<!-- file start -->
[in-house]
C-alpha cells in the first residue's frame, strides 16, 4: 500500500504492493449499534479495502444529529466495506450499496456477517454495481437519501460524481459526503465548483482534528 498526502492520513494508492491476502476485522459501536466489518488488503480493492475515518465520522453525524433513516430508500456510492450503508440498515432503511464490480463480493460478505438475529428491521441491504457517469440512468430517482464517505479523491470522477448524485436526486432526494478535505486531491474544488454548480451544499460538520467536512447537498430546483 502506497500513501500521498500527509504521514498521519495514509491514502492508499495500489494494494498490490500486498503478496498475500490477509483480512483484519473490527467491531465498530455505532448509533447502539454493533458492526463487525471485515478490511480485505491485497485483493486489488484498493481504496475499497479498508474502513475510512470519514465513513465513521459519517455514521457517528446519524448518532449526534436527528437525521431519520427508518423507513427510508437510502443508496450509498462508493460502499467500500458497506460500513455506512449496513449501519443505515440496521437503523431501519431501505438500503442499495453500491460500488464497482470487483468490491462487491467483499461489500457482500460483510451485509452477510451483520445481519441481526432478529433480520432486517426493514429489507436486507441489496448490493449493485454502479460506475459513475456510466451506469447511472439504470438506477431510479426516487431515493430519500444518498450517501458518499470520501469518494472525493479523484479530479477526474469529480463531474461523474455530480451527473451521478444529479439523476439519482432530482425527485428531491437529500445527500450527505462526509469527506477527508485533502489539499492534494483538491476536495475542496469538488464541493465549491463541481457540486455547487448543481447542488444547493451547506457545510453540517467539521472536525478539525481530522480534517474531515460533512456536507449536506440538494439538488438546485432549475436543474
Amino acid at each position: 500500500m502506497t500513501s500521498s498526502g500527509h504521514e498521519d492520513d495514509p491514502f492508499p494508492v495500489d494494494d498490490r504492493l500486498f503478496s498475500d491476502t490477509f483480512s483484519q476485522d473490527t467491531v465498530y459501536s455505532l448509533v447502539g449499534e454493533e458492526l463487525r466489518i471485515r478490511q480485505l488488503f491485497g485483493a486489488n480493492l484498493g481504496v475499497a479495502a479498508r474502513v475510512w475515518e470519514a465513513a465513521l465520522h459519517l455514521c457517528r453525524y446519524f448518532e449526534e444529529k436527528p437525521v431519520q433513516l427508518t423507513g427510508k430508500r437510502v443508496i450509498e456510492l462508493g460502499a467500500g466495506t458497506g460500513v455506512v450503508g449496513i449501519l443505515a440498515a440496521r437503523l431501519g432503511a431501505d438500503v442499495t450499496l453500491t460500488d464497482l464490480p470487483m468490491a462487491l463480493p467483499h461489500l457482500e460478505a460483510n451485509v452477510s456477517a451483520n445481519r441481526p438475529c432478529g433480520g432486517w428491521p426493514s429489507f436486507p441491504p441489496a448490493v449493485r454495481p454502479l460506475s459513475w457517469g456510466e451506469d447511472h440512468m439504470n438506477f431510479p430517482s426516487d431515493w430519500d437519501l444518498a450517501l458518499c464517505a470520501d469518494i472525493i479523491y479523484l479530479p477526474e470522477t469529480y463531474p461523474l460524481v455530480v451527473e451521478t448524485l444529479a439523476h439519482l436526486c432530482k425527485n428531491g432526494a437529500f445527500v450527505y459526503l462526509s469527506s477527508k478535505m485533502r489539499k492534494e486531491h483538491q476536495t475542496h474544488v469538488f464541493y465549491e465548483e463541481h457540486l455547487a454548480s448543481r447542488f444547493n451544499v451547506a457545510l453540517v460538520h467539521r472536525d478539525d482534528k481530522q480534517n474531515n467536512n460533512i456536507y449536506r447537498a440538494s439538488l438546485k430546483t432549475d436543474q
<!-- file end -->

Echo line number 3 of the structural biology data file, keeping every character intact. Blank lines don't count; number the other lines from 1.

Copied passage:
Amino acid at each position: 500500500m502506497t500513501s500521498s498526502g500527509h504521514e498521519d492520513d495514509p491514502f492508499p494508492v495500489d494494494d498490490r504492493l500486498f503478496s498475500d491476502t490477509f483480512s483484519q476485522d473490527t467491531v465498530y459501536s455505532l448509533v447502539g449499534e454493533e458492526l463487525r466489518i471485515r478490511q480485505l488488503f491485497g485483493a486489488n480493492l484498493g481504496v475499497a479495502a479498508r474502513v475510512w475515518e470519514a465513513a465513521l465520522h459519517l455514521c457517528r453525524y446519524f448518532e449526534e444529529k436527528p437525521v431519520q433513516l427508518t423507513g427510508k430508500r437510502v443508496i450509498e456510492l462508493g460502499a467500500g466495506t458497506g460500513v455506512v450503508g449496513i449501519l443505515a440498515a440496521r437503523l431501519g432503511a431501505d438500503v442499495t450499496l453500491t460500488d464497482l464490480p470487483m468490491a462487491l463480493p467483499h461489500l457482500e460478505a460483510n451485509v452477510s456477517a451483520n445481519r441481526p438475529c432478529g433480520g432486517w428491521p426493514s429489507f436486507p441491504p441489496a448490493v449493485r454495481p454502479l460506475s459513475w457517469g456510466e451506469d447511472h440512468m439504470n438506477f431510479p430517482s426516487d431515493w430519500d437519501l444518498a450517501l458518499c464517505a470520501d469518494i472525493i479523491y479523484l479530479p477526474e470522477t469529480y463531474p461523474l460524481v455530480v451527473e451521478t448524485l444529479a439523476h439519482l436526486c432530482k425527485n428531491g432526494a437529500f445527500v450527505y459526503l462526509s469527506s477527508k478535505m485533502r489539499k492534494e486531491h483538491q476536495t475542496h474544488v469538488f464541493y465549491e465548483e463541481h457540486l455547487a454548480s448543481r447542488f444547493n451544499v451547506a457545510l453540517v460538520h467539521r472536525d478539525d482534528k481530522q480534517n474531515n467536512n460533512i456536507y449536506r447537498a440538494s439538488l438546485k430546483t432549475d436543474q